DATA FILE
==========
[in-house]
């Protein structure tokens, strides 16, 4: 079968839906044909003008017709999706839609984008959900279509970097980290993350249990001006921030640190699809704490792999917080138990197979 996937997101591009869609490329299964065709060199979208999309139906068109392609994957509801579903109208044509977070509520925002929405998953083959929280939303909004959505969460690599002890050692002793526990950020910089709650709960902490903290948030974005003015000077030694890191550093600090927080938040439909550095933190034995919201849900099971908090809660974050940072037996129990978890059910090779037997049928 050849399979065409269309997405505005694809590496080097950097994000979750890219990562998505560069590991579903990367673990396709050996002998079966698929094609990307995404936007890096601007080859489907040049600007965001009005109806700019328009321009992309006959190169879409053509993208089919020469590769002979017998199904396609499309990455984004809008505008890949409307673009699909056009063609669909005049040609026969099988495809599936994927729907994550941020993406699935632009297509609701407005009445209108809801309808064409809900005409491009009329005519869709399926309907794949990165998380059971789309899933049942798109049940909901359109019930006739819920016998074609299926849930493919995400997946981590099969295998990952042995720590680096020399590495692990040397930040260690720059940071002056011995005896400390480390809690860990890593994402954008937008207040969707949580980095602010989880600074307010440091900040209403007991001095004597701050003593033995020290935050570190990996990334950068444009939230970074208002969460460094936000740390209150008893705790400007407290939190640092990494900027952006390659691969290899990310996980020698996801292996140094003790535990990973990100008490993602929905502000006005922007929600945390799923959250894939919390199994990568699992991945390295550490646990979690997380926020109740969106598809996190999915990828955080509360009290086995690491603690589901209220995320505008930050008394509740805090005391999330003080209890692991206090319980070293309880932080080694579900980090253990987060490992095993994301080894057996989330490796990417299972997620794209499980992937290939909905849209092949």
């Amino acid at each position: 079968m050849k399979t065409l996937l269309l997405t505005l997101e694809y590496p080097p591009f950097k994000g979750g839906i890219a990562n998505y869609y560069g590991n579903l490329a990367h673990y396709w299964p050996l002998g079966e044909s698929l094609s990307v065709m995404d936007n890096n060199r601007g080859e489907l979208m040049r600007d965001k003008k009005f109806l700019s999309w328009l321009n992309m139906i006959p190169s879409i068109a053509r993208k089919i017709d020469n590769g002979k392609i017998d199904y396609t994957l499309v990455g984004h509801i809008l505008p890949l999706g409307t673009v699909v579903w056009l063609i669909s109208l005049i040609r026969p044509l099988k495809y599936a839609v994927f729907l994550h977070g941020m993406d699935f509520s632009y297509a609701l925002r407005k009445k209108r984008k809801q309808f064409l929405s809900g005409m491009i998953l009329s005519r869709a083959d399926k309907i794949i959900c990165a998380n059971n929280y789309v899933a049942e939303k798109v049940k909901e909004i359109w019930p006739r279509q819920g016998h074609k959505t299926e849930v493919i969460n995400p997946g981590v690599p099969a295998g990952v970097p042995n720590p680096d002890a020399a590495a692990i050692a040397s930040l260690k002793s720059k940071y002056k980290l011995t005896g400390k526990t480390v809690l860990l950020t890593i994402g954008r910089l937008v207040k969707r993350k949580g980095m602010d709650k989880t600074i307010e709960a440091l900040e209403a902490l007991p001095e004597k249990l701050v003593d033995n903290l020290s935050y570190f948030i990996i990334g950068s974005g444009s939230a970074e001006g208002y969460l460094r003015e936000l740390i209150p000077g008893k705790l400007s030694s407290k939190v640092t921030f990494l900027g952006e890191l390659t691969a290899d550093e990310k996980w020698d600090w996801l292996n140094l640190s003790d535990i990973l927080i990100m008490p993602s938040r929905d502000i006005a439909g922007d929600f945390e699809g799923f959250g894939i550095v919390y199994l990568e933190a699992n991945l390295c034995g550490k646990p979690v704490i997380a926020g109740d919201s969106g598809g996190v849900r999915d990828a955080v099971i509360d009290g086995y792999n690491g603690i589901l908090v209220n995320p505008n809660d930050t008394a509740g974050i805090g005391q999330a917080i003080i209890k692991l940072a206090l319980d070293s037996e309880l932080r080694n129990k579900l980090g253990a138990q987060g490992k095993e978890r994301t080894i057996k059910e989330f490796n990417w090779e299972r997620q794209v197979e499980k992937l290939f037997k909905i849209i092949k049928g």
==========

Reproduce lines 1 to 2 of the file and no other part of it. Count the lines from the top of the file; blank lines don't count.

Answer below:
[in-house]
């Protein structure tokens, strides 16, 4: 079968839906044909003008017709999706839609984008959900279509970097980290993350249990001006921030640190699809704490792999917080138990197979 996937997101591009869609490329299964065709060199979208999309139906068109392609994957509801579903109208044509977070509520925002929405998953083959929280939303909004959505969460690599002890050692002793526990950020910089709650709960902490903290948030974005003015000077030694890191550093600090927080938040439909550095933190034995919201849900099971908090809660974050940072037996129990978890059910090779037997049928 050849399979065409269309997405505005694809590496080097950097994000979750890219990562998505560069590991579903990367673990396709050996002998079966698929094609990307995404936007890096601007080859489907040049600007965001009005109806700019328009321009992309006959190169879409053509993208089919020469590769002979017998199904396609499309990455984004809008505008890949409307673009699909056009063609669909005049040609026969099988495809599936994927729907994550941020993406699935632009297509609701407005009445209108809801309808064409809900005409491009009329005519869709399926309907794949990165998380059971789309899933049942798109049940909901359109019930006739819920016998074609299926849930493919995400997946981590099969295998990952042995720590680096020399590495692990040397930040260690720059940071002056011995005896400390480390809690860990890593994402954008937008207040969707949580980095602010989880600074307010440091900040209403007991001095004597701050003593033995020290935050570190990996990334950068444009939230970074208002969460460094936000740390209150008893705790400007407290939190640092990494900027952006390659691969290899990310996980020698996801292996140094003790535990990973990100008490993602929905502000006005922007929600945390799923959250894939919390199994990568699992991945390295550490646990979690997380926020109740969106598809996190999915990828955080509360009290086995690491603690589901209220995320505008930050008394509740805090005391999330003080209890692991206090319980070293309880932080080694579900980090253990987060490992095993994301080894057996989330490796990417299972997620794209499980992937290939909905849209092949």